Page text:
Here’s what we’re seeing at 4 Buyers Real Estate.
- Our clients continue to buy properties, even against competition that is willing to waive their rights to a home inspection or a mortgage contingency. (That contingency allows buyers to get their deposits back if their mortgage is delayed or denied. Our buyers retain that right.)
- Three buyers procured properties for significantly under asking price. (A total of $65,000).
- One buyer made an offer $50,000 under asking price, knowing that the property was overpriced. They didn’t get it. That property is still on the market, two months later.
- Two-thirds of our clients bought properties that were new to the market and had more than one other buyer interested. In those bidding wars, our buyers have always had a home inspection and mortgage contingency (unless they could afford to buy the house for cash).
Things we do to help buyers succeed:
- Provide a market study of each house before preparing an offer negotiation strategy. That way, the buyers know what a fair market value is. Being informed helps them decide on an offer that is economically responsible.
- Prepare a professional-looking offer presentation. We get feedback from seller’s agents that the presentation makes a difference when their on two similar offers. Sellers always want to know the price first, then when it will close and other terms. However, they consider whether they can anticipate anything going wrong, too. Our presentations answer that with a resounding “no,” and it helps our clients. Our clients’ offer stands out, because we show our buyers as the most ready and organized.
- Advice during the home inspection. We prepare buyers for their inspections, and pre-schedule so that we can finish inspection soon after the offer is accepted. When a house has a problem that will be too costly or too open ended, we are there to advise them about whether to continue with the purchase. Buyers need to have the latitude not to buy a property with serious problems. By getting the inspection quickly, we satisfy the seller’s need to know, as soon as possible, that the transaction will continue or not.
We also help our buyers understand the tricky tactics that some listing agents use.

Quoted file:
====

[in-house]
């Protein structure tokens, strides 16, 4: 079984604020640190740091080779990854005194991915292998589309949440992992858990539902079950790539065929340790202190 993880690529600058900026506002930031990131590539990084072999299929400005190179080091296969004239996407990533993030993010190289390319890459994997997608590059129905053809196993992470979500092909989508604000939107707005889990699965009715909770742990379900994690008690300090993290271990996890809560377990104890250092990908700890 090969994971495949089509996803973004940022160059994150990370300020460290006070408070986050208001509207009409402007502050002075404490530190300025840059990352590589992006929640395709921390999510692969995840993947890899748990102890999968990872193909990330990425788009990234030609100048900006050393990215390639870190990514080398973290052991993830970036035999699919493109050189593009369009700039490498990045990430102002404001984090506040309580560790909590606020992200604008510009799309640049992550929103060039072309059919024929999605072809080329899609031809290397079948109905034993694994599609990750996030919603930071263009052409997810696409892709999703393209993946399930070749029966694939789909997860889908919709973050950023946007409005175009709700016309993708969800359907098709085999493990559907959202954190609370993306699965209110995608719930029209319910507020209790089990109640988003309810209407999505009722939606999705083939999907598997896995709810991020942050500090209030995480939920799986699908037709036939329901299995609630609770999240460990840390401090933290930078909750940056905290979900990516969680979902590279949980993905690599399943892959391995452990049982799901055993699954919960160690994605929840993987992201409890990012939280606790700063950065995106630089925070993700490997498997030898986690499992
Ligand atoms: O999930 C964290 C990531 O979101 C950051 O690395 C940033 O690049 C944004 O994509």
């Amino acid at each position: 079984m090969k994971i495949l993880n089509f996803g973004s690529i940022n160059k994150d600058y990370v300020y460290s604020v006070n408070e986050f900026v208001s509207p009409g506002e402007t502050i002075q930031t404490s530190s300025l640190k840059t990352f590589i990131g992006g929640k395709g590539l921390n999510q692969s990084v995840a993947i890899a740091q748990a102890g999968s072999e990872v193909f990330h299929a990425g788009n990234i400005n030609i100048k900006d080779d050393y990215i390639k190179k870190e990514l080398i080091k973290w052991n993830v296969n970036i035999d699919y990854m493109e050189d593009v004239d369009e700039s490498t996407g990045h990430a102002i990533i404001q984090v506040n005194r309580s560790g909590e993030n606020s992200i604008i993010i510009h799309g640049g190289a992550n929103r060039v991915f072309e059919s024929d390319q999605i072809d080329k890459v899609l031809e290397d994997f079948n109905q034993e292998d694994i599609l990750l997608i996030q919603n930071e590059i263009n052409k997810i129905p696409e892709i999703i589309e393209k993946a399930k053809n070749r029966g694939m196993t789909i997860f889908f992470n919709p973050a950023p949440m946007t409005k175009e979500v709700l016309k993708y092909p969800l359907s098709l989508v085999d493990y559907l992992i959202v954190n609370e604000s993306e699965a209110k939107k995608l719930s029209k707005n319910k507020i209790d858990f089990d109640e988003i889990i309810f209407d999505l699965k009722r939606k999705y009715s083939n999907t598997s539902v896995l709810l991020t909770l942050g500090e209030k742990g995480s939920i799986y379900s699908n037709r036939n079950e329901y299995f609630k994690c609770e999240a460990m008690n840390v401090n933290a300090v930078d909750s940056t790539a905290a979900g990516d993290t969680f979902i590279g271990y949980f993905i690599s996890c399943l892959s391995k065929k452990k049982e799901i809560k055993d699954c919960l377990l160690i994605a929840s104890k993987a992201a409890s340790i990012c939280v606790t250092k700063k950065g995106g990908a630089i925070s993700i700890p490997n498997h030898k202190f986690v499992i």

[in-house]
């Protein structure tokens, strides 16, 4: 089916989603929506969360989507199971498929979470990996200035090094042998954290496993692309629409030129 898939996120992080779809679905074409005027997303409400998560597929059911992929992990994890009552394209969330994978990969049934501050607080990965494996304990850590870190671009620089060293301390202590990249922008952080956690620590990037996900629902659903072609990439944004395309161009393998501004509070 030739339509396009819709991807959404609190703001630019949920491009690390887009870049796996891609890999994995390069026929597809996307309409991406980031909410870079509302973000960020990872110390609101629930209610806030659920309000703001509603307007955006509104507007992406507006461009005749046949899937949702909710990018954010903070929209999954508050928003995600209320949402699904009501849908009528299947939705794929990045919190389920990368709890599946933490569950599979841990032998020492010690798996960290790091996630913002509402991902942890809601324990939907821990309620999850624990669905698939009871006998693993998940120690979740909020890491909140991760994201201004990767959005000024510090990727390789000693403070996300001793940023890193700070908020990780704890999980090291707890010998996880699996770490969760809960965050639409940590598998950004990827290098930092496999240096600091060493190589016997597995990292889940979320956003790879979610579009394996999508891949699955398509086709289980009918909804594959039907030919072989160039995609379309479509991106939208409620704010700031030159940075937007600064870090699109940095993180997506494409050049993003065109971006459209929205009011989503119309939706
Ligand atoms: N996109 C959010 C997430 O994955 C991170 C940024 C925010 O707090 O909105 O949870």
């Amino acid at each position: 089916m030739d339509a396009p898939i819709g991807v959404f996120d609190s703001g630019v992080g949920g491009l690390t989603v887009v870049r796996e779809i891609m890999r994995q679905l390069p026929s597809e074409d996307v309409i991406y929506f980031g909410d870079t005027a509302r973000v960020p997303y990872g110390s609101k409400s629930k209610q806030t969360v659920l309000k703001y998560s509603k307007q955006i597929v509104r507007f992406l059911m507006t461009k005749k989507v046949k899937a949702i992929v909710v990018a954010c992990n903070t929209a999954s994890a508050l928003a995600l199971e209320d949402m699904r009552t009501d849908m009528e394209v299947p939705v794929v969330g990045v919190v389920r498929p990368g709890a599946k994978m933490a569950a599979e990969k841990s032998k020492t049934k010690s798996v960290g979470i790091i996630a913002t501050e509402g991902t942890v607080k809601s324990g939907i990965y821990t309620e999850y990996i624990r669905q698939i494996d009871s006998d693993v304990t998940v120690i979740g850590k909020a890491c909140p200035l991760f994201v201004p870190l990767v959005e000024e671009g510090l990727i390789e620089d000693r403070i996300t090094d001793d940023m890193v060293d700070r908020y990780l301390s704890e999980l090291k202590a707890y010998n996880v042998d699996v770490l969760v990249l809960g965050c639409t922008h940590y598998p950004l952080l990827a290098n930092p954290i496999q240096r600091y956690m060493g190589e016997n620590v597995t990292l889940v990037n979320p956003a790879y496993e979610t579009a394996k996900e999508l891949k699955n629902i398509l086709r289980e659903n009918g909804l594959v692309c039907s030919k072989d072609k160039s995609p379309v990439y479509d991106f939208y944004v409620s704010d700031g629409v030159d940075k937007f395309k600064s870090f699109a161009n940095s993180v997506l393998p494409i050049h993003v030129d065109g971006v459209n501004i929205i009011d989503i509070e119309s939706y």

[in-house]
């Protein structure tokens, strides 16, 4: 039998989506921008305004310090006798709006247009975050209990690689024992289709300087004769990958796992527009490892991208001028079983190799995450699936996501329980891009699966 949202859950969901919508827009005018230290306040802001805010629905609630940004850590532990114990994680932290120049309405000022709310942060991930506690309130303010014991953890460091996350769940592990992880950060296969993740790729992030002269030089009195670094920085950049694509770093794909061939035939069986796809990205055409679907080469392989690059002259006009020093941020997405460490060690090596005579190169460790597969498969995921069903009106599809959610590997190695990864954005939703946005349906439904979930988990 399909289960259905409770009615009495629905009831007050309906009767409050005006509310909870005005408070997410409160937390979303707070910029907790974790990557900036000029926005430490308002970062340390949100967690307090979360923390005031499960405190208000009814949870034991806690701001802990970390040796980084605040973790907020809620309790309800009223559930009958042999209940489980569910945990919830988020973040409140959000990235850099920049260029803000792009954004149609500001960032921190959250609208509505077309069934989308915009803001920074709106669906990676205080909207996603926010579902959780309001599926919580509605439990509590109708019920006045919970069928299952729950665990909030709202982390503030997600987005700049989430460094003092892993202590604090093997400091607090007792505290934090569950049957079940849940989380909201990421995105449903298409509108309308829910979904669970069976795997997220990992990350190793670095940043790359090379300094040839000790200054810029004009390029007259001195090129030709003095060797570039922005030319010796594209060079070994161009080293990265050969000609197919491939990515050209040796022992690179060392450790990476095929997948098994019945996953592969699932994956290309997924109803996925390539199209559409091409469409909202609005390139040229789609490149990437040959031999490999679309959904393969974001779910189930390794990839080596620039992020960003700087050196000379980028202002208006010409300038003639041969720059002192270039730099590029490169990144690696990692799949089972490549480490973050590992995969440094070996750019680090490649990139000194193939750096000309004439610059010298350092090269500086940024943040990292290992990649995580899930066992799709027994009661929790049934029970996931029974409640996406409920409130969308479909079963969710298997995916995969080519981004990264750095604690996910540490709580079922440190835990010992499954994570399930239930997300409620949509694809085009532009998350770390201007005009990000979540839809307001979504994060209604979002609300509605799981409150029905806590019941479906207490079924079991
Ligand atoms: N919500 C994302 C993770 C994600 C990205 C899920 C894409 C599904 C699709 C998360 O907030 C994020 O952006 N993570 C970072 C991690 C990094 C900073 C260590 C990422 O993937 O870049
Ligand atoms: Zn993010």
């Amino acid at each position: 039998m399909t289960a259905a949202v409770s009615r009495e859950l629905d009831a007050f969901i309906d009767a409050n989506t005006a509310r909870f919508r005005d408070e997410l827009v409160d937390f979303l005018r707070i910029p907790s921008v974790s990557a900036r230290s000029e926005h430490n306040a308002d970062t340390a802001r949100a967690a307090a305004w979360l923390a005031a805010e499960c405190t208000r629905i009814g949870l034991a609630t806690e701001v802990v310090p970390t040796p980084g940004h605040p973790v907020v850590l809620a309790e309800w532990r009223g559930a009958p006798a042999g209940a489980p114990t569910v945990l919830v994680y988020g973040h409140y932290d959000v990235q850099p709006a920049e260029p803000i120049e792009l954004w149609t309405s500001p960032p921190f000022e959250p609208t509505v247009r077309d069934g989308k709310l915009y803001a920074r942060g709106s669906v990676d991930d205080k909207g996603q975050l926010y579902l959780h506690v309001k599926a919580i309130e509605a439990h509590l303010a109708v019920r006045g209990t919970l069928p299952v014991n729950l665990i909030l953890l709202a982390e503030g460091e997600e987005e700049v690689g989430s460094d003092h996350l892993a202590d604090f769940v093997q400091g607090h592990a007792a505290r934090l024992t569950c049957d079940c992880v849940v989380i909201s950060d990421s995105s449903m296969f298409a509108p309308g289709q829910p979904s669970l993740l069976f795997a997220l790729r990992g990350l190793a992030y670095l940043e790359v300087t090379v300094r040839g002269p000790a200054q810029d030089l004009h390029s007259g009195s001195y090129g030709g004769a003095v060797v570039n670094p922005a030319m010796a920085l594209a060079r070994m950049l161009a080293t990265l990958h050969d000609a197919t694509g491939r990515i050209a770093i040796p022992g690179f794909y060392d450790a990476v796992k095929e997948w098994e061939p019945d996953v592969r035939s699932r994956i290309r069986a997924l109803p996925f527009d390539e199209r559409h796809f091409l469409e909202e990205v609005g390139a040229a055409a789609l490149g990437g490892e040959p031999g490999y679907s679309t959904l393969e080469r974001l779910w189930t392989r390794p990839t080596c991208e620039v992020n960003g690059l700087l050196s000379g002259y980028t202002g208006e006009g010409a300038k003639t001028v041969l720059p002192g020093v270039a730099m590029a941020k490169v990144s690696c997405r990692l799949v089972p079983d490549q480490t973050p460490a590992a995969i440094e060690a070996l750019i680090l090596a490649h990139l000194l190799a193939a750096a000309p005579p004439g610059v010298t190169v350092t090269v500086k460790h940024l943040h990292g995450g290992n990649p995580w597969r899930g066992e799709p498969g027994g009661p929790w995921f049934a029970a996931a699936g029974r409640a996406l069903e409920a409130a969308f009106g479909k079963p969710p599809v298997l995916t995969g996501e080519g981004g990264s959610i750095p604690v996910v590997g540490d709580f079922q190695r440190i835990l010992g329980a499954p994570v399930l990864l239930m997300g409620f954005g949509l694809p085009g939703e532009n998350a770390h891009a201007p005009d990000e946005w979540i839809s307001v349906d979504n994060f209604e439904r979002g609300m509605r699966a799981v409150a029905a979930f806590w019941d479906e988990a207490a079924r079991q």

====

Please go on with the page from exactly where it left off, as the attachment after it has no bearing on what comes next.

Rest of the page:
How do listing agents use pricing to drive prices up?
- Underpricing: If a property is worth, let’s say $650,000, listing agents may price it at $599,000. Listing agents are obligated to get the highest price (and best terms) for their client, the seller. They will not tell the people making offers that most of the offers are under $650,000. Then they get 11 offers. They are hoping that scares some buyer into saying, “I’ll pay more to get this, 11 other people want it; I have to bid really high.” Then, that buyer pays $680,000 for it.
- Overpricing: Especially in the spring market, when demand is high, we see properties come on the market priced much higher than they are worth. Buyers who like a particular house, a lot, may think that they have to pay that much for it. Some will. Buyers who don’t know the market value of housing because they are working alone, depending on Zillow, or are new to the market may pay a significant amount over what a property is worth by purchasing an overpriced property for asking price. Paying asking price is not necessarily paying a fair price! They think they are getting a bargain, because so many properties sell for over asking price. They may even offer above asking price, because they have gotten used to under-pricing. Early this spring, we have saw properties overpriced by over $100,000. Some have gone under agreement, but some are still on the market.
Resisting pressure to give away rights:
Some listing agents advise their sellers to seek offers where the buyers are waiving their rights to inspection and mortgage contingency. Our clients sometimes lose out on properties where another buyer waives those rights. We are sticking to our opinion that it is foolish to buy a 100-year-old house without a professional inspection. Also, what does it say about the house, if the seller doesn’t want it inspected?
Although our clients almost always get the mortgages that they apply for, 5 percent of the purchase price is at risk if the mortgage is delayed or falls through. That is way too much money to risk, in our opinion. Mortgage delays do happen, especially during the busy spring market, when appraisers are heavily booked. That’s why we help clients insist on a mortgage contingency.
It’s still a pretty tough market for buyers. The prices are high and will go up some this spring. We won’t know how much the prices have risen until everything closes, and we can look back at it. In the mean time, let’s get you the best deal you can get.